Recently, there’s been a stark increase in the number of games that ascribe to the “freemium” or free-to-play (but costly to master) model; games that are initially free, but cost real-money to stay competitive in. Publishers love them, because they allow for alternative streams of income. And they could be illegal.
According to the UK’s Office of Fair Trade, they could well be working against the law, by acting as digital bits of extortion, and is now investigating whether or not they’re strictly legal.
The group is now set to determine if freemium games are potentially "misleading, commercially aggressive or otherwise unfair".
"As part of the investigation, the OFT has written to companies offering free web or app-based games, seeking information on in-game marketing to children."
"In particular, the OFT is looking into whether these games include ‘direct exhortations’ to children – a strong encouragement to make a purchase, or to do something that will necessitate making a purchase, or to persuade their parents or other adults to make a purchase for them."
Apparently, free-to-play games that feature big and bold, aggressive buttons urging people to “BUY NOW!” could stand in contravention of the UK’s Consumer Protection from Unfair Trading Regulations Act of 2008.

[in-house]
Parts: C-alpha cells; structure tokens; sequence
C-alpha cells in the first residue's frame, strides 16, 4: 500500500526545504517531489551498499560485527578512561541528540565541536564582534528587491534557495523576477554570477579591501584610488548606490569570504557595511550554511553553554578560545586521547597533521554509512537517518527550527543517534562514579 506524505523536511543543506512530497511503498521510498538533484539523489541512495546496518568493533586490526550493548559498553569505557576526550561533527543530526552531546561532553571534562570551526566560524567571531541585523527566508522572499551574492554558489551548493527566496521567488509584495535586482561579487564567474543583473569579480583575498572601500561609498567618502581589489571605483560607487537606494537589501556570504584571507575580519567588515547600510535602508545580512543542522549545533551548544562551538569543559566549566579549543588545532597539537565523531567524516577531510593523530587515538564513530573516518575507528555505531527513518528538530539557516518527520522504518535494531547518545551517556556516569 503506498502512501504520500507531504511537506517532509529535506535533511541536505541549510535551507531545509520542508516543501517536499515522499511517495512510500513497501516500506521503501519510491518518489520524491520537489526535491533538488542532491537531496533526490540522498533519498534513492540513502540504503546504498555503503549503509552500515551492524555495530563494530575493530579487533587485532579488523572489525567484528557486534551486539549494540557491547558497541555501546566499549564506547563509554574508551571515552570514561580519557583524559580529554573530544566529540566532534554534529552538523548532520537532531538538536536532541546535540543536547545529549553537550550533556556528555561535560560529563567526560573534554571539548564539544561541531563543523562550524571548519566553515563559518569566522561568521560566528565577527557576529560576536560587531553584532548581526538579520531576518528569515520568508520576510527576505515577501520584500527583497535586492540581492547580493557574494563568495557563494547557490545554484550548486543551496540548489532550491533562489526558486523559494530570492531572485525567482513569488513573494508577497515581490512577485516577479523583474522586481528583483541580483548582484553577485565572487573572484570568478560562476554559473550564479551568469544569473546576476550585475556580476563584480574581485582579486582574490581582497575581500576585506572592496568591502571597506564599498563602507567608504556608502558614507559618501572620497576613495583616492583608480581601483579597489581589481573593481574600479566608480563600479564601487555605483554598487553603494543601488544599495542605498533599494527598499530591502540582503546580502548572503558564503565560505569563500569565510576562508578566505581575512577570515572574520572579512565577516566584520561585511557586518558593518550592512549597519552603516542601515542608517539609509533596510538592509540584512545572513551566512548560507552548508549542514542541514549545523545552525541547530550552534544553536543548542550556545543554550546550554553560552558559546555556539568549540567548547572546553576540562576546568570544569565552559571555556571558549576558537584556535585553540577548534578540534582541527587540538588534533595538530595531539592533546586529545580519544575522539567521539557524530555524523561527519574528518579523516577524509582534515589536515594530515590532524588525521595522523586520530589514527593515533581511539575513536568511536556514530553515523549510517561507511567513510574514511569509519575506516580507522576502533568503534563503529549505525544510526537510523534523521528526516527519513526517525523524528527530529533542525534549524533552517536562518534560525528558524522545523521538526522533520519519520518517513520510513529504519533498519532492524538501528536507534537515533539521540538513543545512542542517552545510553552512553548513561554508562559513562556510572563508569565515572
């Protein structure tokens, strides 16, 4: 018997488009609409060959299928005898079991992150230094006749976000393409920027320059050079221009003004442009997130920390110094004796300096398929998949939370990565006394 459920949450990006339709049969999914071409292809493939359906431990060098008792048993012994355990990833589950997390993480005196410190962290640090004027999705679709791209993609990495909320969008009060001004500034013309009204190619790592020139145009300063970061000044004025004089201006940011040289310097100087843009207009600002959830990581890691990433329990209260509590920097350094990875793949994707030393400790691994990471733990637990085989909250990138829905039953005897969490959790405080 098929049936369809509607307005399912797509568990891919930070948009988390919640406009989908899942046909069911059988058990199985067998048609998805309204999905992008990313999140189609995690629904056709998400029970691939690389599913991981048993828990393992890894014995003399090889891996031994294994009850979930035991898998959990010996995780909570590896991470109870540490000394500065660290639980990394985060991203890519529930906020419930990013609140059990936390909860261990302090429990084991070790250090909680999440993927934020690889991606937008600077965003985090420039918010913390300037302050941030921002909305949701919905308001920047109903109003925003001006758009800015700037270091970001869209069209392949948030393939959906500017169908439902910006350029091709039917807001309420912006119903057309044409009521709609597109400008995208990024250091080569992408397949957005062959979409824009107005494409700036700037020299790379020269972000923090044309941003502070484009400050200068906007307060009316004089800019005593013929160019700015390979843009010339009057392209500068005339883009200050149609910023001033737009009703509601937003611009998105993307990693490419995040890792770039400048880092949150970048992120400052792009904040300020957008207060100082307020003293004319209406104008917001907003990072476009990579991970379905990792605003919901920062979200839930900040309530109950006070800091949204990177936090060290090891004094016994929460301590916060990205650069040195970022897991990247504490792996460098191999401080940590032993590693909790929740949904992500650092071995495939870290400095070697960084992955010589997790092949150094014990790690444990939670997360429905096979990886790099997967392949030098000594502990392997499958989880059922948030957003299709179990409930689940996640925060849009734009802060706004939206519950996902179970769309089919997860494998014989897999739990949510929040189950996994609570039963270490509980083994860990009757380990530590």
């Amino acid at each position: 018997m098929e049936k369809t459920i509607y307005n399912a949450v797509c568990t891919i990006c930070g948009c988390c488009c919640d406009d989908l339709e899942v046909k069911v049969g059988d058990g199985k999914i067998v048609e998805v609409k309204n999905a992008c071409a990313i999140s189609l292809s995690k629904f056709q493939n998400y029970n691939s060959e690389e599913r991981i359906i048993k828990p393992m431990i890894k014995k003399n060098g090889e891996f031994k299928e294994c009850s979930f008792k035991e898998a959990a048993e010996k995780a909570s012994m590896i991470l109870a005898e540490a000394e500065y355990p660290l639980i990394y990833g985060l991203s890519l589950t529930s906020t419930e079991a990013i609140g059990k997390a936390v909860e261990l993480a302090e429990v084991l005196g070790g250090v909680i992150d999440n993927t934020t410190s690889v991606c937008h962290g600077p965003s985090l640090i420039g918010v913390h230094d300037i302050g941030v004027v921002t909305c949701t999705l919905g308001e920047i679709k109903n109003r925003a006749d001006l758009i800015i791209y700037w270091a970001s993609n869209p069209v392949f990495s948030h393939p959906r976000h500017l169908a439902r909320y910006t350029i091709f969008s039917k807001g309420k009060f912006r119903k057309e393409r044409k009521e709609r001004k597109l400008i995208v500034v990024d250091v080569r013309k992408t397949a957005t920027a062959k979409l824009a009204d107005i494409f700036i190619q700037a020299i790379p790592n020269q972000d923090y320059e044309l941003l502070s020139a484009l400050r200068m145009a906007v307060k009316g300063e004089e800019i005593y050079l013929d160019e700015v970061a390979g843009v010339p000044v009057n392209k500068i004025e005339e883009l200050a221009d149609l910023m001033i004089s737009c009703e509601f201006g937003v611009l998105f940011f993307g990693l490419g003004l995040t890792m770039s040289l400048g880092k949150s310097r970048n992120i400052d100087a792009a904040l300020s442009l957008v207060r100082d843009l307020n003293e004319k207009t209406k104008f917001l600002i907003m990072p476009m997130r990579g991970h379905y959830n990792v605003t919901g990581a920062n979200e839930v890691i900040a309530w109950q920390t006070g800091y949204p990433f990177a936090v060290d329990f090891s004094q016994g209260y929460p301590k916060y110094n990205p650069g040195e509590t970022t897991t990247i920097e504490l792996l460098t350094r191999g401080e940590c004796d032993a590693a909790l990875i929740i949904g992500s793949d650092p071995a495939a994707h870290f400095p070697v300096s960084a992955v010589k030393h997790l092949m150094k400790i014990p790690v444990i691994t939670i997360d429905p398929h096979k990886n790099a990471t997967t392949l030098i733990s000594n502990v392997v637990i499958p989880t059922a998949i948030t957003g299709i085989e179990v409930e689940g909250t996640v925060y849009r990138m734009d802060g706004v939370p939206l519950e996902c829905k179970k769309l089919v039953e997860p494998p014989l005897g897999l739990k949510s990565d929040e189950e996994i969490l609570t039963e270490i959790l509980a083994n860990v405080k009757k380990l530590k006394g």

That doesn’t mean that the OFT is seeking an outright ban on the model, but their actions could have serious consequences on the future viability of free-to-play. The OFT is in the process of "speaking to international regulators," hinting that there could be global repercussions. It could lead to freemium games carrying an 18+ age restrictions, and a great deal more regulation.
"We are concerned that children and their parents could be subject to unfair pressure to purchase when they are playing games they thought were free, but which can actually run up substantial costs.
"The games industry must ensure it is complying with the relevant regulations so that children are protected. We are speaking to the industry and will take enforcement action if necessary."
Recent titles, such as EA’s mobile racing sim Real Racing 3 rely entirely on in-app purchases and microtransactions. As a result of the success of that game, EA is convinced that you all love freemium – and that those of you who’re against the idea are little more than a vocal minority.
Tell us! What do you think of the Freemium model? what games have you played that do freemium right – and which ones do it so, so wrong? Jetpack Joyride, for example, is excellent – and a ton of fun without any real need for purchases, but my kids have been suckered in to spending my money on in-app purchases for the game – so the OFT could be on to something.
Last Updated: April 12, 2013
Jim Lenoir (Banana Jim)
April 12, 2013 at 09:10
The only freemium game I’ve bothered with is Planetside 2. If it had launched a little earlier in 2012, I would have instantly called it my game of the year for 2012. For an online free mega-war shooter, it’s damn near impressive. But obviously the criticism of play to win is equally valid there. Paying real money for boosters and equipment, generally leaves me with a tummy ache.